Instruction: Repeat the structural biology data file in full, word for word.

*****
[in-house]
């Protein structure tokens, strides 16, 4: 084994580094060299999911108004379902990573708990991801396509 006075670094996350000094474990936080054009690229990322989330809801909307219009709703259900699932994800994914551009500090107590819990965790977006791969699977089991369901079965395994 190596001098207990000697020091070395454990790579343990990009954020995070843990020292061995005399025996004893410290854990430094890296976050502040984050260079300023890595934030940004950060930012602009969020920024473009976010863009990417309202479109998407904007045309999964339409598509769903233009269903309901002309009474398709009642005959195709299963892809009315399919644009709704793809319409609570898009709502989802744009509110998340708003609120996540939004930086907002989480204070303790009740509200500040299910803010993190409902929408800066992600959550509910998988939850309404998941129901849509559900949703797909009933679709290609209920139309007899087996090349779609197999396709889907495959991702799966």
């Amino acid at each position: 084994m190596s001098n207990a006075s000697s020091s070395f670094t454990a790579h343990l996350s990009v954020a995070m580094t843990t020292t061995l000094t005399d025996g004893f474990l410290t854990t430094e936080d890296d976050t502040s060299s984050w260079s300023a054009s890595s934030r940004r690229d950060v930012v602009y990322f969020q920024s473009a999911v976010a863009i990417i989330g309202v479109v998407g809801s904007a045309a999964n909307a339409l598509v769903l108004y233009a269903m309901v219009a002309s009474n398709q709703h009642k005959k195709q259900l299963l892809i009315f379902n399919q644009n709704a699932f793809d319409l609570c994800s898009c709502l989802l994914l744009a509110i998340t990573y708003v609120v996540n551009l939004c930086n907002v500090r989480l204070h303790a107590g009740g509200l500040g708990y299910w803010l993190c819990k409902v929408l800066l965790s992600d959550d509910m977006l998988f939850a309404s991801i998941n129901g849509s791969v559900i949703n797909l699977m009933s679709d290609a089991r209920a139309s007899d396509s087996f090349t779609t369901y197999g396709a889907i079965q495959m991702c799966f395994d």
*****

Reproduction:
[in-house]
């Protein structure tokens, strides 16, 4: 084994580094060299999911108004379902990573708990991801396509 006075670094996350000094474990936080054009690229990322989330809801909307219009709703259900699932994800994914551009500090107590819990965790977006791969699977089991369901079965395994 190596001098207990000697020091070395454990790579343990990009954020995070843990020292061995005399025996004893410290854990430094890296976050502040984050260079300023890595934030940004950060930012602009969020920024473009976010863009990417309202479109998407904007045309999964339409598509769903233009269903309901002309009474398709009642005959195709299963892809009315399919644009709704793809319409609570898009709502989802744009509110998340708003609120996540939004930086907002989480204070303790009740509200500040299910803010993190409902929408800066992600959550509910998988939850309404998941129901849509559900949703797909009933679709290609209920139309007899087996090349779609197999396709889907495959991702799966």
């Amino acid at each position: 084994m190596s001098n207990a006075s000697s020091s070395f670094t454990a790579h343990l996350s990009v954020a995070m580094t843990t020292t061995l000094t005399d025996g004893f474990l410290t854990t430094e936080d890296d976050t502040s060299s984050w260079s300023a054009s890595s934030r940004r690229d950060v930012v602009y990322f969020q920024s473009a999911v976010a863009i990417i989330g309202v479109v998407g809801s904007a045309a999964n909307a339409l598509v769903l108004y233009a269903m309901v219009a002309s009474n398709q709703h009642k005959k195709q259900l299963l892809i009315f379902n399919q644009n709704a699932f793809d319409l609570c994800s898009c709502l989802l994914l744009a509110i998340t990573y708003v609120v996540n551009l939004c930086n907002v500090r989480l204070h303790a107590g009740g509200l500040g708990y299910w803010l993190c819990k409902v929408l800066l965790s992600d959550d509910m977006l998988f939850a309404s991801i998941n129901g849509s791969v559900i949703n797909l699977m009933s679709d290609a089991r209920a139309s007899d396509s087996f090349t779609t369901y197999g396709a889907i079965q495959m991702c799966f395994d």